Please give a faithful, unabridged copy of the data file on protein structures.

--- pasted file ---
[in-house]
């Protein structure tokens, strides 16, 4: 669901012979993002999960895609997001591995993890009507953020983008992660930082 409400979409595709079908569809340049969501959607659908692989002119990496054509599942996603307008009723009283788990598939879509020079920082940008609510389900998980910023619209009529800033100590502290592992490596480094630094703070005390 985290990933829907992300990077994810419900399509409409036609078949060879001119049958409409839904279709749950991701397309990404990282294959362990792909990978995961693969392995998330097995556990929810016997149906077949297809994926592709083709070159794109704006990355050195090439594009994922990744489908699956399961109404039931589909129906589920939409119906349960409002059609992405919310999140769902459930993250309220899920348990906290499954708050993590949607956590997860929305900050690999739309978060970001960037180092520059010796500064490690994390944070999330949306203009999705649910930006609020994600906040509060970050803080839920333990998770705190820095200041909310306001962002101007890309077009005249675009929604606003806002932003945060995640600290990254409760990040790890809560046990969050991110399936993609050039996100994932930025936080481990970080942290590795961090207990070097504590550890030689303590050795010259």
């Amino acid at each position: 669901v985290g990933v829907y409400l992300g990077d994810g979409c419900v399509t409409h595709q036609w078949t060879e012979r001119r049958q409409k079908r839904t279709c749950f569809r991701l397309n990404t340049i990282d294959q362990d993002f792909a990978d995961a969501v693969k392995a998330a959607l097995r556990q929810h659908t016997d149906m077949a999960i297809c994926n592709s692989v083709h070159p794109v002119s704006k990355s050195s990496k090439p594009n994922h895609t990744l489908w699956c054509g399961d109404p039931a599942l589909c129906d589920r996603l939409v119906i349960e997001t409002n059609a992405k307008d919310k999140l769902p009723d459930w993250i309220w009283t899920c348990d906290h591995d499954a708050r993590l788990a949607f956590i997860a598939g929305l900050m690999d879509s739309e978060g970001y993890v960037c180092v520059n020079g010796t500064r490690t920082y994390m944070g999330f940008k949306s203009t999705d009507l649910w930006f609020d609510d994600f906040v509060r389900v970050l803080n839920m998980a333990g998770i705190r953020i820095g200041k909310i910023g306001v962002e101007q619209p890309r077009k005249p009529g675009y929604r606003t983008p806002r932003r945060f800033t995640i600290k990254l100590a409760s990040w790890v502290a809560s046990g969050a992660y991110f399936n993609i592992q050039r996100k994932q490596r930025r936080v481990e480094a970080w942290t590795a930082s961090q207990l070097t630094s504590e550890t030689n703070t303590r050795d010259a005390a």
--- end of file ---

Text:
[in-house]
């Protein structure tokens, strides 16, 4: 669901012979993002999960895609997001591995993890009507953020983008992660930082 409400979409595709079908569809340049969501959607659908692989002119990496054509599942996603307008009723009283788990598939879509020079920082940008609510389900998980910023619209009529800033100590502290592992490596480094630094703070005390 985290990933829907992300990077994810419900399509409409036609078949060879001119049958409409839904279709749950991701397309990404990282294959362990792909990978995961693969392995998330097995556990929810016997149906077949297809994926592709083709070159794109704006990355050195090439594009994922990744489908699956399961109404039931589909129906589920939409119906349960409002059609992405919310999140769902459930993250309220899920348990906290499954708050993590949607956590997860929305900050690999739309978060970001960037180092520059010796500064490690994390944070999330949306203009999705649910930006609020994600906040509060970050803080839920333990998770705190820095200041909310306001962002101007890309077009005249675009929604606003806002932003945060995640600290990254409760990040790890809560046990969050991110399936993609050039996100994932930025936080481990970080942290590795961090207990070097504590550890030689303590050795010259």
């Amino acid at each position: 669901v985290g990933v829907y409400l992300g990077d994810g979409c419900v399509t409409h595709q036609w078949t060879e012979r001119r049958q409409k079908r839904t279709c749950f569809r991701l397309n990404t340049i990282d294959q362990d993002f792909a990978d995961a969501v693969k392995a998330a959607l097995r556990q929810h659908t016997d149906m077949a999960i297809c994926n592709s692989v083709h070159p794109v002119s704006k990355s050195s990496k090439p594009n994922h895609t990744l489908w699956c054509g399961d109404p039931a599942l589909c129906d589920r996603l939409v119906i349960e997001t409002n059609a992405k307008d919310k999140l769902p009723d459930w993250i309220w009283t899920c348990d906290h591995d499954a708050r993590l788990a949607f956590i997860a598939g929305l900050m690999d879509s739309e978060g970001y993890v960037c180092v520059n020079g010796t500064r490690t920082y994390m944070g999330f940008k949306s203009t999705d009507l649910w930006f609020d609510d994600f906040v509060r389900v970050l803080n839920m998980a333990g998770i705190r953020i820095g200041k909310i910023g306001v962002e101007q619209p890309r077009k005249p009529g675009y929604r606003t983008p806002r932003r945060f800033t995640i600290k990254l100590a409760s990040w790890v502290a809560s046990g969050a992660y991110f399936n993609i592992q050039r996100k994932q490596r930025r936080v481990e480094a970080w942290t590795a930082s961090q207990l070097t630094s504590e550890t030689n703070t303590r050795d010259a005390a």